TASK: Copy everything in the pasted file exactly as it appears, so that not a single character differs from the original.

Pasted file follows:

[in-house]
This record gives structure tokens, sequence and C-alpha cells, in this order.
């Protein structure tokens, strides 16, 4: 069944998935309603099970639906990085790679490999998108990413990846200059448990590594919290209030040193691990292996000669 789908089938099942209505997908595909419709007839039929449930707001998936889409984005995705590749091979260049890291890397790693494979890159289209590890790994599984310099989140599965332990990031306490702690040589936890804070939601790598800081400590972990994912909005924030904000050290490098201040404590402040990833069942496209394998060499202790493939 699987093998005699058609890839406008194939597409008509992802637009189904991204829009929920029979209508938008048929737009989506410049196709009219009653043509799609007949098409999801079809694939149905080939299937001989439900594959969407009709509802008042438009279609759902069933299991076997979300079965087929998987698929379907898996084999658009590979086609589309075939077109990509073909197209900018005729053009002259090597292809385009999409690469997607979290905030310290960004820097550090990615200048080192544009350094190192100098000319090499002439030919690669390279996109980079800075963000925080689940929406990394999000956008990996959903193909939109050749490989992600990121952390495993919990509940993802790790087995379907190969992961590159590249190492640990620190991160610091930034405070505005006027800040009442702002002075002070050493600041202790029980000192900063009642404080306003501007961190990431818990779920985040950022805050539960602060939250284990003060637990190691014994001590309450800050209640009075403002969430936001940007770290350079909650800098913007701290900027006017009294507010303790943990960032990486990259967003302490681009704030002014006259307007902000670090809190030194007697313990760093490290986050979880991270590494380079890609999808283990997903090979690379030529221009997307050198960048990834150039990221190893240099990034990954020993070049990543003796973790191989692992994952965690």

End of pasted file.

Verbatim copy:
[in-house]
This record gives structure tokens, sequence and C-alpha cells, in this order.
């Protein structure tokens, strides 16, 4: 069944998935309603099970639906990085790679490999998108990413990846200059448990590594919290209030040193691990292996000669 789908089938099942209505997908595909419709007839039929449930707001998936889409984005995705590749091979260049890291890397790693494979890159289209590890790994599984310099989140599965332990990031306490702690040589936890804070939601790598800081400590972990994912909005924030904000050290490098201040404590402040990833069942496209394998060499202790493939 699987093998005699058609890839406008194939597409008509992802637009189904991204829009929920029979209508938008048929737009989506410049196709009219009653043509799609007949098409999801079809694939149905080939299937001989439900594959969407009709509802008042438009279609759902069933299991076997979300079965087929998987698929379907898996084999658009590979086609589309075939077109990509073909197209900018005729053009002259090597292809385009999409690469997607979290905030310290960004820097550090990615200048080192544009350094190192100098000319090499002439030919690669390279996109980079800075963000925080689940929406990394999000956008990996959903193909939109050749490989992600990121952390495993919990509940993802790790087995379907190969992961590159590249190492640990620190991160610091930034405070505005006027800040009442702002002075002070050493600041202790029980000192900063009642404080306003501007961190990431818990779920985040950022805050539960602060939250284990003060637990190691014994001590309450800050209640009075403002969430936001940007770290350079909650800098913007701290900027006017009294507010303790943990960032990486990259967003302490681009704030002014006259307007902000670090809190030194007697313990760093490290986050979880991270590494380079890609999808283990997903090979690379030529221009997307050198960048990834150039990221190893240099990034990954020993070049990543003796973790191989692992994952965690």